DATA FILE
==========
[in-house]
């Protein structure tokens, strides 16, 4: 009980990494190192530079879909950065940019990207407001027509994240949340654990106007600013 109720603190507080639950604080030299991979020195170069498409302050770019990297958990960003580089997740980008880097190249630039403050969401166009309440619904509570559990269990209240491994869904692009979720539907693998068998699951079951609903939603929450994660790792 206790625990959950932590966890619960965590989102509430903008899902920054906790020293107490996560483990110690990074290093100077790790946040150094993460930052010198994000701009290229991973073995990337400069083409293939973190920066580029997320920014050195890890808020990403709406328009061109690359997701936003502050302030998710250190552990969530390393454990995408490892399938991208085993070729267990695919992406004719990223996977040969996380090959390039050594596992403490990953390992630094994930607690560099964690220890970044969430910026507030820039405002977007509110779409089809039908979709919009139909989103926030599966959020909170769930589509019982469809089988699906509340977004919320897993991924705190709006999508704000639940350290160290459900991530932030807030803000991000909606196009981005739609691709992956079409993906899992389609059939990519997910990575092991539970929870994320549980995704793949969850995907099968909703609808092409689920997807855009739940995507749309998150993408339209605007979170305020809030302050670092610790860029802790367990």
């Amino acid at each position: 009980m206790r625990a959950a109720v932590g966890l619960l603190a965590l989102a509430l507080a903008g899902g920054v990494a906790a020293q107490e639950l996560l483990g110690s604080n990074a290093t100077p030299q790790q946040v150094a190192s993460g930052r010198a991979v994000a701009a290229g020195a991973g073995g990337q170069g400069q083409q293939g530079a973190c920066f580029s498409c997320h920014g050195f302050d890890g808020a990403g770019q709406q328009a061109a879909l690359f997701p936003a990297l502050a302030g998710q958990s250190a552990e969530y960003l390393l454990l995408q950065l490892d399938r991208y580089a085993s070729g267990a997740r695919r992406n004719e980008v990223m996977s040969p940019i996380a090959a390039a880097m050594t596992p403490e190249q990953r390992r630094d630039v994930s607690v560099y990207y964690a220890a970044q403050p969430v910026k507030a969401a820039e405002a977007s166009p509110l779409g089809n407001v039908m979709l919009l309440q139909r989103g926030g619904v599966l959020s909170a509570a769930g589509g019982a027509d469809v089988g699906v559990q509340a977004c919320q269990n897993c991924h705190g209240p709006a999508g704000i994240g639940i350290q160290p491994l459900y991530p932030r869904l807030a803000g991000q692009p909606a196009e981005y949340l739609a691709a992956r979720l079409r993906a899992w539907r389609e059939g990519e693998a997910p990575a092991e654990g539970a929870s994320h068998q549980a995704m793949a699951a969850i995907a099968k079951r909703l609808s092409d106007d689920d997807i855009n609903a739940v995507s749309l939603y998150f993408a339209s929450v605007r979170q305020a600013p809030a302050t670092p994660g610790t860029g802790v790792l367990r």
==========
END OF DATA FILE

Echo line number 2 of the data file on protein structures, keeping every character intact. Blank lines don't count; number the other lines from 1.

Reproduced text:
């Protein structure tokens, strides 16, 4: 009980990494190192530079879909950065940019990207407001027509994240949340654990106007600013 109720603190507080639950604080030299991979020195170069498409302050770019990297958990960003580089997740980008880097190249630039403050969401166009309440619904509570559990269990209240491994869904692009979720539907693998068998699951079951609903939603929450994660790792 206790625990959950932590966890619960965590989102509430903008899902920054906790020293107490996560483990110690990074290093100077790790946040150094993460930052010198994000701009290229991973073995990337400069083409293939973190920066580029997320920014050195890890808020990403709406328009061109690359997701936003502050302030998710250190552990969530390393454990995408490892399938991208085993070729267990695919992406004719990223996977040969996380090959390039050594596992403490990953390992630094994930607690560099964690220890970044969430910026507030820039405002977007509110779409089809039908979709919009139909989103926030599966959020909170769930589509019982469809089988699906509340977004919320897993991924705190709006999508704000639940350290160290459900991530932030807030803000991000909606196009981005739609691709992956079409993906899992389609059939990519997910990575092991539970929870994320549980995704793949969850995907099968909703609808092409689920997807855009739940995507749309998150993408339209605007979170305020809030302050670092610790860029802790367990």